He was strong as the best, but poor Mike had no rest
   For the youngster had never been christened,
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paulh
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« Reply #5 on: August 18, 2009, 09:30:45 PM »

...and have everything irradiated.

Mick, could you explain how and where this was done?
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SlickMick
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« Reply #6 on: August 19, 2009, 12:09:40 AM »

Bearing in mind that I am in Australia and that this may not be much use to you, there is a company in most of our major cities that do irradiation.. I imagine for things that require pest control and/or sterilisation.

They place the stuff into a chamber and insert radioactive rods into the chamber.. not sure but I think gamma radiation. Anyhow nothing alive comes out of the chamber. It kills afb spores and other nasties anyhow. There would have to be facillities in the US that do the same thing.

Best I can do for you Paul

Mick
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On the outer Barcoo where the churches are few,
   And men of religion are scanty,
On a road never cross'd 'cept by folk that are lost,
   One Michael Magee had a shanty.

Now this Mike was the dad of a ten-year-old lad,
   Plump, healthy, and stoutly conditioned;
He was strong as the best, but poor Mike had no rest
   For the youngster had never been christened,
A BUSH CHRISTENING - A.B. "Banjo" Paterson http://www.middlemiss.org/lit/authors/patersonab/poetry/christen.html
Finski
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« Reply #7 on: August 20, 2009, 07:06:35 AM »


1) In late summer shaking into foundation hive is not a good trick. Otherwise it is effective. It depends how far is your autumn.

2) If you have clean combs, you may shake bees onto combs and feed winter food later.


If you have super combs, where it has not bee brood, you may sterilize them with Virkon S.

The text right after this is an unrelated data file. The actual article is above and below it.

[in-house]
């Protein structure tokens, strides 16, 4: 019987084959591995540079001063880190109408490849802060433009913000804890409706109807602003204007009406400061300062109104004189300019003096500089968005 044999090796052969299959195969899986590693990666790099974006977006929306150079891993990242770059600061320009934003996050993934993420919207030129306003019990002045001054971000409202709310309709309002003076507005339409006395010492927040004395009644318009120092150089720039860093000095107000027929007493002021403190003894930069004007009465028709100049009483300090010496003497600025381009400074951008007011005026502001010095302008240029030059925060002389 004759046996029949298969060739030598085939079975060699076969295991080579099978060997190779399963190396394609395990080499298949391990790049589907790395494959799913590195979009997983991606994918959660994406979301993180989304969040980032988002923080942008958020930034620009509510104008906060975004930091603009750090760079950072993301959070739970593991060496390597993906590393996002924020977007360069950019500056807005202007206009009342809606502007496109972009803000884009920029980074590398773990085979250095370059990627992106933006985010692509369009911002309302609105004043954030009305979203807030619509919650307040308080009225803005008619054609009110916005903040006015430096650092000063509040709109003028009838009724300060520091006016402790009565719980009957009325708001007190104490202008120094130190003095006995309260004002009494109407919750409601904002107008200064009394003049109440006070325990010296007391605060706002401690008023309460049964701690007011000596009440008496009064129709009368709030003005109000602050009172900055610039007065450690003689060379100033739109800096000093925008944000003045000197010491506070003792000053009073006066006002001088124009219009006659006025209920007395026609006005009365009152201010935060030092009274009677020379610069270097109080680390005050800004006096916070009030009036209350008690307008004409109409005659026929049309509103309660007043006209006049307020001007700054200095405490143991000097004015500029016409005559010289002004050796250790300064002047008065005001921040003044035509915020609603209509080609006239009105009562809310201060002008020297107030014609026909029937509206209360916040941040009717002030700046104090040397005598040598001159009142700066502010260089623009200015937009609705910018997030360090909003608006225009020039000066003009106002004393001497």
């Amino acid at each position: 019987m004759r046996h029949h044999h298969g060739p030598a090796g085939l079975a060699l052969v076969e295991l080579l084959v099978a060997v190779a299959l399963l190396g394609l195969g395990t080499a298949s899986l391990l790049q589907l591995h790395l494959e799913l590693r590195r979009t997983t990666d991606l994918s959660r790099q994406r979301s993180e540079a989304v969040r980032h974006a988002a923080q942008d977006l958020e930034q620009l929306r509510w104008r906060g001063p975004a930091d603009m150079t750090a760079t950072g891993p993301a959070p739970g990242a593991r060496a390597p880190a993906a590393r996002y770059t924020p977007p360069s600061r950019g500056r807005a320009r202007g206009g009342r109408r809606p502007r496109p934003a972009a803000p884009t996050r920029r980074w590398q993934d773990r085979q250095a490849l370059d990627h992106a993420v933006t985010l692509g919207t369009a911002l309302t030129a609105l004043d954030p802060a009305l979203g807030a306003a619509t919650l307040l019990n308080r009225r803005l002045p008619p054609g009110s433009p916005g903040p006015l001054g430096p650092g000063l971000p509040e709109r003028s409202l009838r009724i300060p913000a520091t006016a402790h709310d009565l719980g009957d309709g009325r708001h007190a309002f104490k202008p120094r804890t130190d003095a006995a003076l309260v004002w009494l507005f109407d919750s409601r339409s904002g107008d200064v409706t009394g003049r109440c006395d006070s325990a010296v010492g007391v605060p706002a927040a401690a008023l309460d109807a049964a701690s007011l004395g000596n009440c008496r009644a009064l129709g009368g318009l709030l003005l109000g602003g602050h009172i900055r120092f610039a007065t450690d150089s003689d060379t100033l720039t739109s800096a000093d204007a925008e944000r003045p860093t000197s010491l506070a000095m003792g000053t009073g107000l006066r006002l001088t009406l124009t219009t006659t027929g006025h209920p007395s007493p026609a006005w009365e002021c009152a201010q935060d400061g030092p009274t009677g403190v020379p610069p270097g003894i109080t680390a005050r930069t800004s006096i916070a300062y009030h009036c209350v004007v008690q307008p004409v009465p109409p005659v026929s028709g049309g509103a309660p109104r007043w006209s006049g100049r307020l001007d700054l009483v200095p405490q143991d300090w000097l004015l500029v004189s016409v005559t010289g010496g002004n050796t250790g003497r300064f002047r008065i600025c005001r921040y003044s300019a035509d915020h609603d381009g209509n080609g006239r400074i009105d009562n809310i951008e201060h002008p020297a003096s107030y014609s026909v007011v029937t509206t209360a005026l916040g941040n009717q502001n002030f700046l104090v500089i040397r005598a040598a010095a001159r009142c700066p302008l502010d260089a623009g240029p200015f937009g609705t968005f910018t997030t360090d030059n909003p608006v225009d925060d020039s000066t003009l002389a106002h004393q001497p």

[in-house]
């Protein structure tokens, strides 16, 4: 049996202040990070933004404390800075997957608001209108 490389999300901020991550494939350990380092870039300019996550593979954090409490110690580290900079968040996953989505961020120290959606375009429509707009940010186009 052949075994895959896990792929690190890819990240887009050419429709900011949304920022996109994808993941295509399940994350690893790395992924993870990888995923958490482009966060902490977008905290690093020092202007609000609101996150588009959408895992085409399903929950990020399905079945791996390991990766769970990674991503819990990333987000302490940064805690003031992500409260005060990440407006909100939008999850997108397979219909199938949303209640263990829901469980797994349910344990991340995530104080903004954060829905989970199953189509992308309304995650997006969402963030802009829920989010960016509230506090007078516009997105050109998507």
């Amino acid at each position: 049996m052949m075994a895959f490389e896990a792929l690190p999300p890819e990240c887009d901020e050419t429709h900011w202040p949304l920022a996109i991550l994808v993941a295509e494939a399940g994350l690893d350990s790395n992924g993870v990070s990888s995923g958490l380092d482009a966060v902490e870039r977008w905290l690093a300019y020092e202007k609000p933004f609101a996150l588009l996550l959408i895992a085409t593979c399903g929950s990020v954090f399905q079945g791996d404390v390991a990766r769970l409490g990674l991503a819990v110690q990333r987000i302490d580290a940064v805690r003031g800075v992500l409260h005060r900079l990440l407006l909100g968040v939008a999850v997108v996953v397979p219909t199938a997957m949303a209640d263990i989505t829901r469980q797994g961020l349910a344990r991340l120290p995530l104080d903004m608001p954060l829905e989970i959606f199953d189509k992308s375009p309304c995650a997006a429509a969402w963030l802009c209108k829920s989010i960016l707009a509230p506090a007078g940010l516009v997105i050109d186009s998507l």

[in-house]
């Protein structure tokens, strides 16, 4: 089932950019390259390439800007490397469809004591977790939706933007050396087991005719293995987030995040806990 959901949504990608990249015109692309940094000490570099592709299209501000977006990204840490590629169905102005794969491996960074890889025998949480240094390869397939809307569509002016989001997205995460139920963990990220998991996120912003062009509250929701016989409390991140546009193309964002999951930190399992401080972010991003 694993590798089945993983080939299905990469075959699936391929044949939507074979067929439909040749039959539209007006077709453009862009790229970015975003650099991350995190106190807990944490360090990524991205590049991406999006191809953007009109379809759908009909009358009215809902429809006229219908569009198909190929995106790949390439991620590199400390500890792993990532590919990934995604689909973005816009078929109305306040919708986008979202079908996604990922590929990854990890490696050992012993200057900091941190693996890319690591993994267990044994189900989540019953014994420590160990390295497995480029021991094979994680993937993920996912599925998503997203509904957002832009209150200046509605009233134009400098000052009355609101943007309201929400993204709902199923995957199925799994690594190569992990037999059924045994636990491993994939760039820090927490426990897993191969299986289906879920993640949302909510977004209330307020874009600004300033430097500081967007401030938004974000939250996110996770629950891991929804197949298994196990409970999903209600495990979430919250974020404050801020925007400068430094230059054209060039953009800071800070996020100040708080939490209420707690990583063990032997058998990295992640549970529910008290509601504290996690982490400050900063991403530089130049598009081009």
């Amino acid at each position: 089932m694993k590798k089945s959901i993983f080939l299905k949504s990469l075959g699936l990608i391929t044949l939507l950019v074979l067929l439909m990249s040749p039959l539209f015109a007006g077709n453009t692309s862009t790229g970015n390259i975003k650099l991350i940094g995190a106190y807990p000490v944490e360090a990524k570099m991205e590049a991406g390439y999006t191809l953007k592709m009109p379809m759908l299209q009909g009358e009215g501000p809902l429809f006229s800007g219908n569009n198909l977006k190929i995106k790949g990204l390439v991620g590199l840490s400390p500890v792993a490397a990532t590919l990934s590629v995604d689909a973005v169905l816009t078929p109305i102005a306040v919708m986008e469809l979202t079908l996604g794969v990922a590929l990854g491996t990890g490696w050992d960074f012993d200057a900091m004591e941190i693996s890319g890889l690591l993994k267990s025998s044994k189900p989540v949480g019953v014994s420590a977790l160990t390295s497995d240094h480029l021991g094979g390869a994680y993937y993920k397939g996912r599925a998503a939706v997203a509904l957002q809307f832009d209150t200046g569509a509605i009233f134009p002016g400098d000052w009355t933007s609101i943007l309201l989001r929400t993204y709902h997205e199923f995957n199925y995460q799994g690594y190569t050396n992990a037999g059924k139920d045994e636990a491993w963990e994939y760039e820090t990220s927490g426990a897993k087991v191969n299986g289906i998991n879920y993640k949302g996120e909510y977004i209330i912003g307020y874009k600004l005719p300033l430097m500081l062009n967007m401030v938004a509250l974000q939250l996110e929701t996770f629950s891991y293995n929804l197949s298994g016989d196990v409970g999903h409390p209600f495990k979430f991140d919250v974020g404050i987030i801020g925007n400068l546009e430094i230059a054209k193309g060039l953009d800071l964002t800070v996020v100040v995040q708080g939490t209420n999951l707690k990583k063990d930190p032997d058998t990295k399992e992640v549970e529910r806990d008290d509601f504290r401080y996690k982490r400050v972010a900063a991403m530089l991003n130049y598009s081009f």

First wash the honey away with warm water. Then shake liquid ans soak into Virkon solution.
Probably your comb stuff has ABF spores.

3) I have got rid off ABF-cases, when I have shaked bees before winter onto capped wintercombs which I got from healthy hives.


Burn the sick frames

Flame your hive boxes with propane, and bottom and cover.

.

 
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JP
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« Reply #8 on: August 20, 2009, 09:41:23 AM »


1) In late summer shaking into foundation hive is not a good trick. Otherwise it is effective. It depends how far is your autumn.

2) If you have clean combs, you may shake bees onto combs and feed winter food later.


If you have super combs, where it has not bee brood, you may sterilize them with Virkon S.
First wash the honey away with warm water. Then shake liquid ans soak into Virkon solution.
Probably your comb stuff has ABF spores.

3) I have got rid off ABF-cases, when I have shaked bees before winter onto capped wintercombs which I got from healthy hives.


Burn the sick frames

Flame your hive boxes with propane, and bottom and cover.

.

 



Don't mean to go off topic but is this the Finsky we all know from a few years past? If so, welcome back!


...JP
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Finski
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« Reply #9 on: August 20, 2009, 03:05:40 PM »

.
If you have plastic hives, wash them with 3% lye. Use hot water. It losens resins and wax and poo.
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Finski
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« Reply #10 on: August 20, 2009, 03:23:56 PM »

.
4 times it has happened that I have met a wast contamination in brood area in final inspection  before winter feeding.
Bees were plenty and it was pitty to kill them.

I have taken capped honey or capped winter food frames from another hives and shaked bees in front of hive. In every case I have not seen sign of disease in spring and act succeeded 100%.

When bees have spores in their stomach, they consume food and defecate spores out.

***************

I have had long time AFB problems and the reason has been sun wax smelter. Wax smelter has all diseseas what you have in hives and bees have opportunity to lick the stuff. I wondered long time why my home yeard hives become sick.

I thought that spores will be killed in sun smelter but they stand 130 C heat.

.
.

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BjornBee
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« Reply #11 on: August 20, 2009, 04:25:55 PM »

romduck,
since you asked about terramycin, and it seems that is a possibility, let me give you an option.

Years ago, in a discussion about AFB, a researcher made the comment about a two cycle treatment and changing of the genetics as an option for AFB. Maybe not for full blown complete hive loss type stuff. But for cases caught early.